Meadows are in a constant state of change. If they were not managed they would quickly revert to forest growth and a whole host of “meadow-loving” plants and animals would be deprived of a home.
In the spring and summer the meadows come alive. Grasses, the dominant meadow plant, sprout through the old growth. Each grass's flower opens once in its life and only for an hour. Queen Anne's lace, daisies, milkweed, and goldenrod add color and variety.
After a winter of hibernation, hungry woodchucks come out of their burrows to eat the fresh vegetation. Meadow voles, which live in extensive tunnels, make pathways through the dense summer grass. Neatly chewed holes in the grass lead to vole tunnels which travel all over the meadow. These mice-like animals are very abundant producing up to 17 litters per year. Moles and shrews are also common here as is the red fox which preys on these small animals. Bobolinks, meadowlarks, sparrows, red-winged blackbirds, towhees, catbirds, yellow-throats and other birds nest in the meadow along its edges. Of all meadow inhabitants, the insects are the most numerous. One sweep with a net through meadow grass in summer or early fall will catch a horde of flies, beetles, leafhoppers, bugs and ants. Many are brightly colored yet all are perfectly camouflaged to the flower or plant stem they frequent.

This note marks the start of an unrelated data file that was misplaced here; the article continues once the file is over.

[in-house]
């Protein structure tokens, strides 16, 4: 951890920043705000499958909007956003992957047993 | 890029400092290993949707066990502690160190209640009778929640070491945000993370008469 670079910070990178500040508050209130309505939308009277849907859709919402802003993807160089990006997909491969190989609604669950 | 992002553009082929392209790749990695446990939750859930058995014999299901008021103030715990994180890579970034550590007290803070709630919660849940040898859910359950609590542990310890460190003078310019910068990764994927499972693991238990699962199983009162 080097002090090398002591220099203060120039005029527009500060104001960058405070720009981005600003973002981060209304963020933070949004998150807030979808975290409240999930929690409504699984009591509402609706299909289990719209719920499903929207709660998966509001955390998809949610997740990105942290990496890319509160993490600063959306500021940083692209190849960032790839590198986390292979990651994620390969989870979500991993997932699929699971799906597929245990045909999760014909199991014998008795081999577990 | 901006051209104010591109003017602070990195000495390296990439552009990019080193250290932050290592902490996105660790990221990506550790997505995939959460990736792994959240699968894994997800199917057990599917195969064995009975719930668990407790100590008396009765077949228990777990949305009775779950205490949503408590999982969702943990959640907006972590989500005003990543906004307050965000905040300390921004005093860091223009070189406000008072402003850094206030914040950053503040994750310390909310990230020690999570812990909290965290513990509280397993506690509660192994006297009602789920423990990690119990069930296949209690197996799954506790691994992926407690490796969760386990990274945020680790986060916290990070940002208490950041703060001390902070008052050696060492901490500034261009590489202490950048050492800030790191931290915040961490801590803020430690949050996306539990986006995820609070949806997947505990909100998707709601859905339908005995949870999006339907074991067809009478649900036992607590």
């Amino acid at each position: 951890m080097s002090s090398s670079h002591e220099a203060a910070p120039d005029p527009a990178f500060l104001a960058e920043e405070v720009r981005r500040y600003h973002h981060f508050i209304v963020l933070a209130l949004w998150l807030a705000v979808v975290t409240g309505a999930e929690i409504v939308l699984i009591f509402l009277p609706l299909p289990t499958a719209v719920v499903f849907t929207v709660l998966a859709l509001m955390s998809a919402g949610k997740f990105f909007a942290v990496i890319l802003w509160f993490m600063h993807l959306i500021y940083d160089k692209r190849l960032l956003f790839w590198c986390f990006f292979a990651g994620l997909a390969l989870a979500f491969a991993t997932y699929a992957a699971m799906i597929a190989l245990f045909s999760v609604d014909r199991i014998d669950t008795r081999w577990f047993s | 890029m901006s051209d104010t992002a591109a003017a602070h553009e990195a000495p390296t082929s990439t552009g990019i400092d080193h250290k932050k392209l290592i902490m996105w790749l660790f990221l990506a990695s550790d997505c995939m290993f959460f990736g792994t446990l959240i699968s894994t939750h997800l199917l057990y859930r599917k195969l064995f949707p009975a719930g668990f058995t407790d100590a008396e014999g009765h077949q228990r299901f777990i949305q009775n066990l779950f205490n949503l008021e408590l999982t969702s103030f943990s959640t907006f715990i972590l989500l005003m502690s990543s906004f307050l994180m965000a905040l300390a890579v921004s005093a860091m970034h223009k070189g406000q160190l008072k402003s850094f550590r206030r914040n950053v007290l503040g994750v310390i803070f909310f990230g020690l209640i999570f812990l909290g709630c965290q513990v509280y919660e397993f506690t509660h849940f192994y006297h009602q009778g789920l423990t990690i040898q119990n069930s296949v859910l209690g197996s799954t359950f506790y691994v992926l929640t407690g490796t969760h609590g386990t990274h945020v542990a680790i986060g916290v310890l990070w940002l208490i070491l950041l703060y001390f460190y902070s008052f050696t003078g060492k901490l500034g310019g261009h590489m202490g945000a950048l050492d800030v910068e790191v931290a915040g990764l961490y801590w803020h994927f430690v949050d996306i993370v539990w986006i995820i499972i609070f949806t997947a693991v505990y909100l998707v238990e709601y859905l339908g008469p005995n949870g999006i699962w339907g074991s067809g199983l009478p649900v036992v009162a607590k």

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Text/art:Green Mountain Audubon Society
A Nature of Place Project